When it comes to optimal brain function, one of the best things we can do is prioritize rest and unfocused time.
The Default Mode Network (DMN) is the brain's unfocus, or do-nothing network. But interestingly enough it requires more energy than any other network in the brain, using 20% of the body’s energy at rest, while effort demands just 5% more energy. The DMN is responsible for retrieving memories, linking ideas so that you can be more creative, and also helps you feel more self-connected because it is involved in representing and understanding yourself.
In the last 5 years, researchers discovered that the DMN is one of at least 5 other networks associated with rest states. To this day the DMN remains the most studied, and as studies so far show the most important one.
Mary Helen Immordino-Yang of the University of Southern California, and her co-authors, recently reviewed the DMN network research and found that downtime is indeed essential to our mental processes, it helps us make sense not only of who we are, but instills a code of ethics, helps resolve tensions by bringing them to surface, and turns the focus inwardly and away from the external world. In our mind-wandering trips, we review conversations, mistakes, and rehearse different approaches to avoid repeating patterns or unwanted behaviors. It’s, therefore, an important part of learning.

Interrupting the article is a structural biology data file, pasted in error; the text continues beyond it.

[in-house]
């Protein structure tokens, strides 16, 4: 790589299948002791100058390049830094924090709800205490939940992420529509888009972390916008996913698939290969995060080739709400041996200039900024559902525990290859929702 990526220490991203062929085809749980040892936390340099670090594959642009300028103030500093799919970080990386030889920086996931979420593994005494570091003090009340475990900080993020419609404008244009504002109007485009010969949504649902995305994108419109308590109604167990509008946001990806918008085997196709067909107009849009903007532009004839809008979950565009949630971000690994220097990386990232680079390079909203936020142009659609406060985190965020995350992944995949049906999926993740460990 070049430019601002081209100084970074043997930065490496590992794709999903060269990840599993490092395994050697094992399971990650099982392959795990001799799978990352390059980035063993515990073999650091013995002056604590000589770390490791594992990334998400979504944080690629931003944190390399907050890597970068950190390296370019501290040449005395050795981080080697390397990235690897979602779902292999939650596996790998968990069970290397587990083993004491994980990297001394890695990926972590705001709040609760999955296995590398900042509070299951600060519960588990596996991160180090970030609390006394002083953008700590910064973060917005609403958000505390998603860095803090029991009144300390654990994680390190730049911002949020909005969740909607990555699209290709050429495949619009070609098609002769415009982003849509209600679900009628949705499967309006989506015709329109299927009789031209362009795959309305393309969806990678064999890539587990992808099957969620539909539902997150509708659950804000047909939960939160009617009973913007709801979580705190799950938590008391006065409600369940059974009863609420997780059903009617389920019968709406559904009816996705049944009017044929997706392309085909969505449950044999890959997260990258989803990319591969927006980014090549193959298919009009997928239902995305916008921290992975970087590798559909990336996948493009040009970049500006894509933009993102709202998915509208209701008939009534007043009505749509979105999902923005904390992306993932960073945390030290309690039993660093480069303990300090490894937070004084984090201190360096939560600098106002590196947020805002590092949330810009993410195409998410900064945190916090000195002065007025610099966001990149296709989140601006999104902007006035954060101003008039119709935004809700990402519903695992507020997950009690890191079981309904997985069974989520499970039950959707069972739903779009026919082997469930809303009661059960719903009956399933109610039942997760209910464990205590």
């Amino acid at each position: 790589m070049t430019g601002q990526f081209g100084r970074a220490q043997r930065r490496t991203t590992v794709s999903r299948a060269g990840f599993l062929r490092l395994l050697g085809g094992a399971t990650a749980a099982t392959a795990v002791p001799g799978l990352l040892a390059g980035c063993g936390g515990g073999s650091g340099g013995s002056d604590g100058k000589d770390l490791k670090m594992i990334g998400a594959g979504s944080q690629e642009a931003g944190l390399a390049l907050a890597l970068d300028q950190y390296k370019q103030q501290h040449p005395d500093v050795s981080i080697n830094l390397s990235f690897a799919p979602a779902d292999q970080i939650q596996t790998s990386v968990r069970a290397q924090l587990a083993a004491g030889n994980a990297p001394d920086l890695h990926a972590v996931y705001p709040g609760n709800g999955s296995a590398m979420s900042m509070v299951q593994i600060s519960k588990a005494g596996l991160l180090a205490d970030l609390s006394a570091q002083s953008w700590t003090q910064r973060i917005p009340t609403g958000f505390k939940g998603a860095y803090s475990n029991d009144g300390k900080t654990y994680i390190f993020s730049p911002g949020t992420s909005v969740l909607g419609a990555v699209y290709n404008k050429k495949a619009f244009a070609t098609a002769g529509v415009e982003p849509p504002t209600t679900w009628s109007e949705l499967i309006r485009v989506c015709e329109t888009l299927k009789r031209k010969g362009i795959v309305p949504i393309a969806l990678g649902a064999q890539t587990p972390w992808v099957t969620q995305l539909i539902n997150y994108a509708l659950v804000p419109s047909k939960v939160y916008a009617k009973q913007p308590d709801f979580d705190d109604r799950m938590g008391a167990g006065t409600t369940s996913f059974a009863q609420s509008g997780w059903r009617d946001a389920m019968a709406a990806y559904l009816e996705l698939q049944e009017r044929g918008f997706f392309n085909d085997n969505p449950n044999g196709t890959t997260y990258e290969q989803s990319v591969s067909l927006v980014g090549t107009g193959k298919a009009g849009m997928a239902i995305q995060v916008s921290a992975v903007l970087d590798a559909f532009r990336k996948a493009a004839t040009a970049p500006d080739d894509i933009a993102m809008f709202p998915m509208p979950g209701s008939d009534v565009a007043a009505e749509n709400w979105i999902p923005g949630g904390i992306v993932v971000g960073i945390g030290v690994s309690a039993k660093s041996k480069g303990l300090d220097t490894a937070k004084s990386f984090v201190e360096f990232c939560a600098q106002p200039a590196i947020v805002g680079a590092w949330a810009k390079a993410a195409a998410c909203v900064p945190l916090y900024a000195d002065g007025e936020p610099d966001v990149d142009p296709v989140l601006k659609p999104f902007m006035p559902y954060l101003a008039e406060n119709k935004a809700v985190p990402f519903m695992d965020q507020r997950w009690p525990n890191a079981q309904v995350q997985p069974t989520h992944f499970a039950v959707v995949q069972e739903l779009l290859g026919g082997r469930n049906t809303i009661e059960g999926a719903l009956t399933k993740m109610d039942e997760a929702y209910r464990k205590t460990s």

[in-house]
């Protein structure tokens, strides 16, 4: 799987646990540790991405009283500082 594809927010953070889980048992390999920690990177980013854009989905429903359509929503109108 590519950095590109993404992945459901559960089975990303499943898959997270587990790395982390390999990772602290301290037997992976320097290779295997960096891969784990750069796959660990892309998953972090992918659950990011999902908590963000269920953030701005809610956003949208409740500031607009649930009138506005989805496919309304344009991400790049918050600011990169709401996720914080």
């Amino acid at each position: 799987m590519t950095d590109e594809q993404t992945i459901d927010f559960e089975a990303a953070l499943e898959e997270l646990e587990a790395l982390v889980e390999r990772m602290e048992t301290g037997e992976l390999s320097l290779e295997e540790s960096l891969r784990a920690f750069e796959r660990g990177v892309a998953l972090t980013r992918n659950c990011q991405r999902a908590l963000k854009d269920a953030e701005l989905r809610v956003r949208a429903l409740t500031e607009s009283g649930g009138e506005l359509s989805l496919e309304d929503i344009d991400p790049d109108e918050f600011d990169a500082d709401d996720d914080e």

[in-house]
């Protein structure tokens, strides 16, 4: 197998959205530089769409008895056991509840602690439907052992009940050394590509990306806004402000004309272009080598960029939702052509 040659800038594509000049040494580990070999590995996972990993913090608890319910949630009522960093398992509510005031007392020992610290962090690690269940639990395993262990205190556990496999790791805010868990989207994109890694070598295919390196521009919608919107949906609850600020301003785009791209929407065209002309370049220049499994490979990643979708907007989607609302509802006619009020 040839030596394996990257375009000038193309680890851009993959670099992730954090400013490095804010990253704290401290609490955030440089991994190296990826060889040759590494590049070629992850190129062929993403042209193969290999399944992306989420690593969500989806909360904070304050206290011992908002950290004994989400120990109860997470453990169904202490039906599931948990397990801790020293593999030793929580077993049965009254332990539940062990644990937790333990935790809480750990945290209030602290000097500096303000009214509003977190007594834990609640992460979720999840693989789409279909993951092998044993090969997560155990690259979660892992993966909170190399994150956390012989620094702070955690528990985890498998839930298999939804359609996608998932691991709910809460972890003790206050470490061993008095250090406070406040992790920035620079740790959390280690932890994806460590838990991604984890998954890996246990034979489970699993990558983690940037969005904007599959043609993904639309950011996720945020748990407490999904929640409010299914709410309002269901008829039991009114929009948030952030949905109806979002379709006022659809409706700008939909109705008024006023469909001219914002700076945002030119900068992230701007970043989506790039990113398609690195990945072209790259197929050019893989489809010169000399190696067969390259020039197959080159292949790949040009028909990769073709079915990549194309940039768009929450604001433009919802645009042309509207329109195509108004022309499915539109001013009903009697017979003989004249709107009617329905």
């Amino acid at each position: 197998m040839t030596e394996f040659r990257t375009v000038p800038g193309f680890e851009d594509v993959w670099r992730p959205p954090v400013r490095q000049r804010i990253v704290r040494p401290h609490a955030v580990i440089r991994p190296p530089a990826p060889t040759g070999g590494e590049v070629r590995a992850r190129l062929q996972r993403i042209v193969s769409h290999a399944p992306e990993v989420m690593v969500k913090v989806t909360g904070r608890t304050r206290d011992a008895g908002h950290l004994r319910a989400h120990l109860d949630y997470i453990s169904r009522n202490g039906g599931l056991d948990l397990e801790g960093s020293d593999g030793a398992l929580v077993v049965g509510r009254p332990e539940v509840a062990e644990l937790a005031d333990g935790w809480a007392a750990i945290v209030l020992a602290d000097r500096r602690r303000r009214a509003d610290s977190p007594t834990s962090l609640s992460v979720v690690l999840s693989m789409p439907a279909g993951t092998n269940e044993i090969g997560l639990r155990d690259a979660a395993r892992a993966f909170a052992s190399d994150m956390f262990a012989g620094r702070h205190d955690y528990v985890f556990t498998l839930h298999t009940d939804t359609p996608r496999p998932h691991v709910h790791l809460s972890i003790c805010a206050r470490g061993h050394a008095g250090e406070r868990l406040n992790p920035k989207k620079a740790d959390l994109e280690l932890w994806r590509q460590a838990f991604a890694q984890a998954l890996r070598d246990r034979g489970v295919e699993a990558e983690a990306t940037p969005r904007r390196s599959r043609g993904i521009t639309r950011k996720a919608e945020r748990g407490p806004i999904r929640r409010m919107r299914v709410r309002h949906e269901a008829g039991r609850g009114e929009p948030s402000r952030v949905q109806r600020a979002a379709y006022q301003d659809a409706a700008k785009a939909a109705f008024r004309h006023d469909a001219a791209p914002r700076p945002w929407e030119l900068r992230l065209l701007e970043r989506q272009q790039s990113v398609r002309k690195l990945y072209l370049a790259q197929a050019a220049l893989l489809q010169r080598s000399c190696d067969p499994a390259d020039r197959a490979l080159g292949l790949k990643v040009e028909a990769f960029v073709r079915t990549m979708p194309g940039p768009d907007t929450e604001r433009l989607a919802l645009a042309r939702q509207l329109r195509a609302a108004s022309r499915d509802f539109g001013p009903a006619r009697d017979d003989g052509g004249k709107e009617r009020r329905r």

Many studies also show that while daydreaming the mind solves though problems, many people experience this effect while taking a shower. Insights and epiphanies that seem to appear out of nowhere are actually the result of unconscious mental activity that takes place during downtime.
Ap Dijksterhuis and colleagues from the University of Amsterdam designed a study in 2006 to understand how distractions play a role in decision making. They asked 80 students to choose the best car seat from a set of 4. What they weren’t aware of, was that the researchers had previously ranked them based on size, maneuverability, mileage, and other relevant features.